In the land of the bad, the kings are mediocre, rangers.
The blueshirts got a Sunday night in the garden against the eyesore team from LA, who had come into play with four losses in a row, a win in the last 10 games (1-8-1) and 30th overall.
It was a choppy puck hockey that was hardly a showcase for artistry, but that shouldn't stop the blueshirts from outsmarting this 4-1 triumph over an opponent who hoped to weigh the home team into impatience and frustration like the Sabers on Friday.
Yes, the Rangers allowed 43 shots, all but one by Igor Shesterkin, but you know, as you say, if it's 97 degrees in low humidity, won't you sweat because it's a dry heat? For the 24-year-old Russian rookie, who has clearly climbed to the top of the team's goalkeeper rankings after his fifth win in six starts, this was a comparatively comfortable 42-day parade.
"The best will continue to play," said David Quinn. “It is no longer a high priority for us to keep people happy.
"It will win hockey games."
The Rangers, who won 27 and lost 27 (27-23-4), seem to think they can still get a run in the playoffs. If so, the priority will be to win a lot of hockey games, and soon. The blueshirts will travel to Winnipeg, Minnesota and Columbus for three games on Monday to play a game in hand as the 12th team from the East, nine points behind the second Wild Card Carolina.
It will take a series, which is strange to this team that has won up to three times in a row, just before Thanksgiving.
"That's right, but a series has to start with one," said Chris Kreider. "We know the leaderboard and we know where we are. Obviously we have to run a bit. We don't necessarily talk about it much, but it was said that our fate is in our own hands."
This was one in which the great, passive kings tried to strangle the rangers through the neutral zone. Unlike the 2: 3 loss on Friday to the passive jamming Sabers, the blueshirts did not insist on pounding round pegs into square holes by trying to scribble one against three or two against five. Instead, the Rangers adopted a basic game mentality.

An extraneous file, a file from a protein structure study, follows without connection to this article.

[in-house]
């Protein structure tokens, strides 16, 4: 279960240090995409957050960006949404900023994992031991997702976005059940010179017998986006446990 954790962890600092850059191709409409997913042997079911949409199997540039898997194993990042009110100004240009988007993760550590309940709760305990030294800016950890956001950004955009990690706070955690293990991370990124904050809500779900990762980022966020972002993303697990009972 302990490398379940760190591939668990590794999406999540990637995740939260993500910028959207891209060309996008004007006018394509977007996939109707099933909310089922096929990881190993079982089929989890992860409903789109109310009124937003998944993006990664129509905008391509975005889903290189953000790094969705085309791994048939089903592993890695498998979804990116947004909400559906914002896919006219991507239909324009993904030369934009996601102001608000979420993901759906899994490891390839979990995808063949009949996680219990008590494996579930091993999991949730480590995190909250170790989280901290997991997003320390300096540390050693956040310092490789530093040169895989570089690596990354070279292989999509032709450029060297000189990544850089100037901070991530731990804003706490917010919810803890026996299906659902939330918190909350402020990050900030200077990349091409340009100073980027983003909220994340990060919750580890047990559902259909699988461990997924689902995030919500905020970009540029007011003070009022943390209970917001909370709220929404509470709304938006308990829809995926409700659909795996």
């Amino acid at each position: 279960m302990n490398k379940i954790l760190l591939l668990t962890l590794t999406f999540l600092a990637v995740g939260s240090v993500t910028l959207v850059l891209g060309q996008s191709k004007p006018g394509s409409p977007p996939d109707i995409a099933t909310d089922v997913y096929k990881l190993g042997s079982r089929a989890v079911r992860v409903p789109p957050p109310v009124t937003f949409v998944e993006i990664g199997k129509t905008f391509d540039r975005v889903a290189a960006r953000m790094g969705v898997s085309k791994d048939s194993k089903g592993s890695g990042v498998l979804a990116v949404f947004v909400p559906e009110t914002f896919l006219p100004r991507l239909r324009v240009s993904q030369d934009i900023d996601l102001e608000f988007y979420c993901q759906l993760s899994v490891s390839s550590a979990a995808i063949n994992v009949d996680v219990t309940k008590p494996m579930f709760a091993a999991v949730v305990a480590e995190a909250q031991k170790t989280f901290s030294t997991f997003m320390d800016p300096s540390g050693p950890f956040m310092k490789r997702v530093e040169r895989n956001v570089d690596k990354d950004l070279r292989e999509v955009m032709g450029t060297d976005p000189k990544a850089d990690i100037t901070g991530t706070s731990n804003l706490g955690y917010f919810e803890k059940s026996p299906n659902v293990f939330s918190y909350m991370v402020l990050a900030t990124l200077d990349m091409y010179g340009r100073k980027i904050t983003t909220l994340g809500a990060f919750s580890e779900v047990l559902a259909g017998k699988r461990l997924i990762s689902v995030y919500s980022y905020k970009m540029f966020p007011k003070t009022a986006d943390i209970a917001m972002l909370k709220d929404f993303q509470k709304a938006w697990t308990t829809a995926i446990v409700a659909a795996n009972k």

It certainly helped when the club scored 1-0 in the first game's 2:23 success when Greg McKegg drilled from the left into an open side after Jonathan Quick after a tricky rebound from the back wall onto a Ryan Lindgren dump had been caught -im. Brett Howden collected the puck below the goal line and sent one for McKegg.
The goal was more than codifying the success plan in this case. It gave the Rangers some confidence. The last thing they needed was to be included in a goalless game – or a trail – in the middle of the second section.
"It prevented frustration from starting," said Kreider. "It was important to us to play with a tour."
The team's defensive structure has improved noticeably over the past month. The club's problems had much more to do with a lack of decision-making and puck support from the neutral zone and the offensive line. There have been issues with gaps and overcoming the defensive blue line, but while the coverage isn't entirely reminiscent of 2011-12, it doesn't evoke memories of 2017-18 or 2018-19. The fact is that the blueshirts have scored two or fewer goals in six of the last ten games and in seven of the last 14 games.
"We did a good job of plugging the center and playing with our heads on a peg," said Kreider, using the clichés appropriately. "We didn't look. We kept it simple, got into many fights on the wall and stayed with it."
The 1-0 lead was stronger than ever before Kaapo Kakko broke through a 12-game drought and scored his second goal in his last 33 games when he converted a Filip Chytil feed at 9:20 a.m. Trevor Moore reduced the lead to 2: 1 at 10:47 a.m., but Artemi Panarin went online and banged a Ryan Strome rebound around 5:12 p.m.
It wasn't nice, except for the fact that there is no ugly victory for a team on the Rangers Street. Now the street on which Shesterkin will be leaving MSG for the first time. Now the street where the Rangers have to roam.
"We are facing a challenge," said Strome. "And we accept it."